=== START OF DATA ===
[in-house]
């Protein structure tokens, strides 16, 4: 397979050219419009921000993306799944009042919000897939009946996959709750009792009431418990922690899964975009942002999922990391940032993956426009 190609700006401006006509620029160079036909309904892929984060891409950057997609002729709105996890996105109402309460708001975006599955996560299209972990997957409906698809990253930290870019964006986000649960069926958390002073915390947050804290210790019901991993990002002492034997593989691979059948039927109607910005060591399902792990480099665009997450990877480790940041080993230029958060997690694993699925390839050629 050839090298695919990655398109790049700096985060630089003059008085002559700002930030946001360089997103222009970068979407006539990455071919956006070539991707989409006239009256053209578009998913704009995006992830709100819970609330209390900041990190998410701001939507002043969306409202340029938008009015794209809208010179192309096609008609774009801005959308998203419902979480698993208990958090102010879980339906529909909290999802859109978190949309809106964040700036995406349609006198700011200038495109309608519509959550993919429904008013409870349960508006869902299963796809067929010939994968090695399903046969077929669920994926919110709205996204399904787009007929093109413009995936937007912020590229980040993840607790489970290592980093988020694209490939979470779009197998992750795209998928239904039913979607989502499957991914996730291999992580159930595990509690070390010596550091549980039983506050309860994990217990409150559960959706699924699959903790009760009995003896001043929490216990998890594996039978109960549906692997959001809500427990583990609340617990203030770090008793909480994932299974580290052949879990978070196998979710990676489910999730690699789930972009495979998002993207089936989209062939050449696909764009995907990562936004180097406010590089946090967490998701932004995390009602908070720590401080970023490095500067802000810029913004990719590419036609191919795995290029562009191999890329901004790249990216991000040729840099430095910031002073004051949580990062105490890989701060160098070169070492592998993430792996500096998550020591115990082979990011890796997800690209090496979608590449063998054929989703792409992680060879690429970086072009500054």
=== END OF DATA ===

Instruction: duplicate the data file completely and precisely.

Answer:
[in-house]
């Protein structure tokens, strides 16, 4: 397979050219419009921000993306799944009042919000897939009946996959709750009792009431418990922690899964975009942002999922990391940032993956426009 190609700006401006006509620029160079036909309904892929984060891409950057997609002729709105996890996105109402309460708001975006599955996560299209972990997957409906698809990253930290870019964006986000649960069926958390002073915390947050804290210790019901991993990002002492034997593989691979059948039927109607910005060591399902792990480099665009997450990877480790940041080993230029958060997690694993699925390839050629 050839090298695919990655398109790049700096985060630089003059008085002559700002930030946001360089997103222009970068979407006539990455071919956006070539991707989409006239009256053209578009998913704009995006992830709100819970609330209390900041990190998410701001939507002043969306409202340029938008009015794209809208010179192309096609008609774009801005959308998203419902979480698993208990958090102010879980339906529909909290999802859109978190949309809106964040700036995406349609006198700011200038495109309608519509959550993919429904008013409870349960508006869902299963796809067929010939994968090695399903046969077929669920994926919110709205996204399904787009007929093109413009995936937007912020590229980040993840607790489970290592980093988020694209490939979470779009197998992750795209998928239904039913979607989502499957991914996730291999992580159930595990509690070390010596550091549980039983506050309860994990217990409150559960959706699924699959903790009760009995003896001043929490216990998890594996039978109960549906692997959001809500427990583990609340617990203030770090008793909480994932299974580290052949879990978070196998979710990676489910999730690699789930972009495979998002993207089936989209062939050449696909764009995907990562936004180097406010590089946090967490998701932004995390009602908070720590401080970023490095500067802000810029913004990719590419036609191919795995290029562009191999890329901004790249990216991000040729840099430095910031002073004051949580990062105490890989701060160098070169070492592998993430792996500096998550020591115990082979990011890796997800690209090496979608590449063998054929989703792409992680060879690429970086072009500054």